Donald Trump has a legal responsibility to wear a face covering when he visits Michigan on Tuesday, according to the state’s attorney general. The President has not worn a mask in public yet.
Michigan AG Dana Nessel wrote a letter to President Trump on Wednesday telling him he had to wear a face covering during his visit to Ford car plant this week.
“Michigan has been hit especially hard by the virus, with more than 50,000 confirmed cases and 5,000 deaths,” Nessel’s letter said.
“Anyone who has potentially been recently exposed, including the President of the United States, has not only a legal responsibility, but also a social and moral responsibility, to take reasonable precautions to prevent further spread of the virus,” she wrote.
Nessel, a Democrat, reminded Trump that Governor Gretchen Whitmer’s recent executive order required manufacturing facilities to “suspend all non-essential in-person visits, including tours.”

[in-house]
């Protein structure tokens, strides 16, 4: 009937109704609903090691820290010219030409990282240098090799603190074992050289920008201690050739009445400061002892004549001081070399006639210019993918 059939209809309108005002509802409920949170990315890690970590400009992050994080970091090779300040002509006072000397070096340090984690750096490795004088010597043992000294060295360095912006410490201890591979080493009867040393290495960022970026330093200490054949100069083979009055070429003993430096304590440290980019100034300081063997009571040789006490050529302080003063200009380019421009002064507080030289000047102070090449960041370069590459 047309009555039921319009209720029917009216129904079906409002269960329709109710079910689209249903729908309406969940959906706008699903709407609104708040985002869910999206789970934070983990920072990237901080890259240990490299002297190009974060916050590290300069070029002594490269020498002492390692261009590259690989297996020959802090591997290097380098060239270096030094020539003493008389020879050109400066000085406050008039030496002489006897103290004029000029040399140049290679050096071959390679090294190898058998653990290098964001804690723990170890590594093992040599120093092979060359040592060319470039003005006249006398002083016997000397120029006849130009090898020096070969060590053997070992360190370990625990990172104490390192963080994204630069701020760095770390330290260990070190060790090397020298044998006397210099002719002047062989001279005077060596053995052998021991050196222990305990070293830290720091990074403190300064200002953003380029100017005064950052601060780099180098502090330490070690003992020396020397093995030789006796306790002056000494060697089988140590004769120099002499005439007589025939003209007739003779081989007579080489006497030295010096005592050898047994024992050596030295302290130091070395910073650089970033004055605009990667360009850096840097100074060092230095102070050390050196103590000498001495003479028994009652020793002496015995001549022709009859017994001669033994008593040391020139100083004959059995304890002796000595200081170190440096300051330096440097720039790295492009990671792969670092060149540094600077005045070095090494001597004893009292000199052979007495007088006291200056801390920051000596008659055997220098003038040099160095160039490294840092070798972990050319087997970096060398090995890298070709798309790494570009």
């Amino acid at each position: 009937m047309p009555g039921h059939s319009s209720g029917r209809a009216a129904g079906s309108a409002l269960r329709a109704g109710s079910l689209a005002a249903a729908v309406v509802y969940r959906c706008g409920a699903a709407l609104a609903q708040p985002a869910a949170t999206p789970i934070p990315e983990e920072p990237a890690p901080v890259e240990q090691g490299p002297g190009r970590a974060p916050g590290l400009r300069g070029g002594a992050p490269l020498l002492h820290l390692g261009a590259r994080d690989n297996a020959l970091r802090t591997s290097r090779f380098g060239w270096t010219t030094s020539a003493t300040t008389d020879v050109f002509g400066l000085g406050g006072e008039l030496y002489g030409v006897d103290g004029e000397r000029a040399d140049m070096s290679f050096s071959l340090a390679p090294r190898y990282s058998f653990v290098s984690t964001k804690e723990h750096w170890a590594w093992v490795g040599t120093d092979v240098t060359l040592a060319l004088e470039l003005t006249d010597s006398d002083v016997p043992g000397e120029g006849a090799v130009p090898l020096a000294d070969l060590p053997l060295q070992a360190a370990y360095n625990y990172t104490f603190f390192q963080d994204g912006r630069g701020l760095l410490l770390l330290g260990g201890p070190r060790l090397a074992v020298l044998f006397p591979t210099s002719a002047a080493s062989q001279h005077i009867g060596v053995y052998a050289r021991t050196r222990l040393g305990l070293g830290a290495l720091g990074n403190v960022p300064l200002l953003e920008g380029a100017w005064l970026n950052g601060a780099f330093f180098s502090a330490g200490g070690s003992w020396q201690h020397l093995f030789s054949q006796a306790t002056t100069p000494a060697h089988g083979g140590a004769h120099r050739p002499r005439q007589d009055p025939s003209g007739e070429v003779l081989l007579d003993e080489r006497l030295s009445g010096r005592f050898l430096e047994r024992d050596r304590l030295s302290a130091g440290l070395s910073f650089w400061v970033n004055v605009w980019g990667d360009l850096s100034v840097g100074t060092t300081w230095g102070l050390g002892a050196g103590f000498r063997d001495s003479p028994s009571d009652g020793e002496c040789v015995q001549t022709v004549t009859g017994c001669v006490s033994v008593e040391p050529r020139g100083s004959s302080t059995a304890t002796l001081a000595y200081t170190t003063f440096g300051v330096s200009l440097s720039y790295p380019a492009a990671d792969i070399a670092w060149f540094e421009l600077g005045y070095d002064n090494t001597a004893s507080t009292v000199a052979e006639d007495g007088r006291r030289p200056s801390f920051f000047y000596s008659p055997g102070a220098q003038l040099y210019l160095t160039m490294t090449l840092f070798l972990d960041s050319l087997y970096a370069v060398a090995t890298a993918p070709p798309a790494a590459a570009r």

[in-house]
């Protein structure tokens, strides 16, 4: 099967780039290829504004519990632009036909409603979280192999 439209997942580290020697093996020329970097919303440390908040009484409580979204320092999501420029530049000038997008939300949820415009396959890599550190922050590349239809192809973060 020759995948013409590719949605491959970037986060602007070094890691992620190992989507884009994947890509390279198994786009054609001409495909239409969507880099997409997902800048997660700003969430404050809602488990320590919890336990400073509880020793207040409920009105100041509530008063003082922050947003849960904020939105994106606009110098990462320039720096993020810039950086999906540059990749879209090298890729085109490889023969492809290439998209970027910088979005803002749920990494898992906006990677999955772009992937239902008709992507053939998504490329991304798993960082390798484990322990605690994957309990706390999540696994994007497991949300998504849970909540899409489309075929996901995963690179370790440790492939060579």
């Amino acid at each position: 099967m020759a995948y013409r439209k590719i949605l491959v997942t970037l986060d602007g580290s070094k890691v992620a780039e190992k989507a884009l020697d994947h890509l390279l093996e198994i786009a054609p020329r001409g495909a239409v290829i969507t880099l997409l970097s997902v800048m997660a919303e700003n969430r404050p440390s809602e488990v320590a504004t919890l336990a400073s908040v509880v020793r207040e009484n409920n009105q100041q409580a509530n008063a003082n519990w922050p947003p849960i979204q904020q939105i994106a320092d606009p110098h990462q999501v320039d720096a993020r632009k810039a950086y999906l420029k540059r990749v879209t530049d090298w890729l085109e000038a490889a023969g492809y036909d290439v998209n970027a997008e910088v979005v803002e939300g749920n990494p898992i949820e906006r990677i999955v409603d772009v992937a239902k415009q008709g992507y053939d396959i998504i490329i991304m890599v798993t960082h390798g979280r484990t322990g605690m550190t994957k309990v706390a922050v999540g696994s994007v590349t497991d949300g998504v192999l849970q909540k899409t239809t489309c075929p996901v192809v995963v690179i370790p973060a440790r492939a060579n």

Whitmer’s order also requires “that any individual able to medically tolerate a facial covering wear one when in any enclosed public space.”
Ahead of President Trump’s planned visit to tour a Ford Motor Company plant, @MIAttyGen @dananessel has sent an open letter asking that he respect the hard work and safety of our automakers by wearing a face covering during his visit. ➡️https://t.co/UfjfGN01tj pic.twitter.com/FhCtqYp8wN
— Michigan Attorney General (@MIAttyGen) May 20, 2020
President Trump has been reluctant to wear a face covering, however. Early on in the pandemic he ruled out wearing a mask and he’s since visited facilities where others were wearing masks without doing so himself.
Trump commented on possibly wearing a mask on Tuesday when he was asked about his upcoming visit to the state.
“It depends. In certain areas I would,” Trump said. “So, we’ll see. Where it’s appropriate, I will.”
Nessel pointed out that wearing a face covering “is not just the policy of Ford, by virtue of the Governor’s Executive Orders.”
“It is currently the law of this State.”
Darragh Roche is a journalist covering U.S. politics and media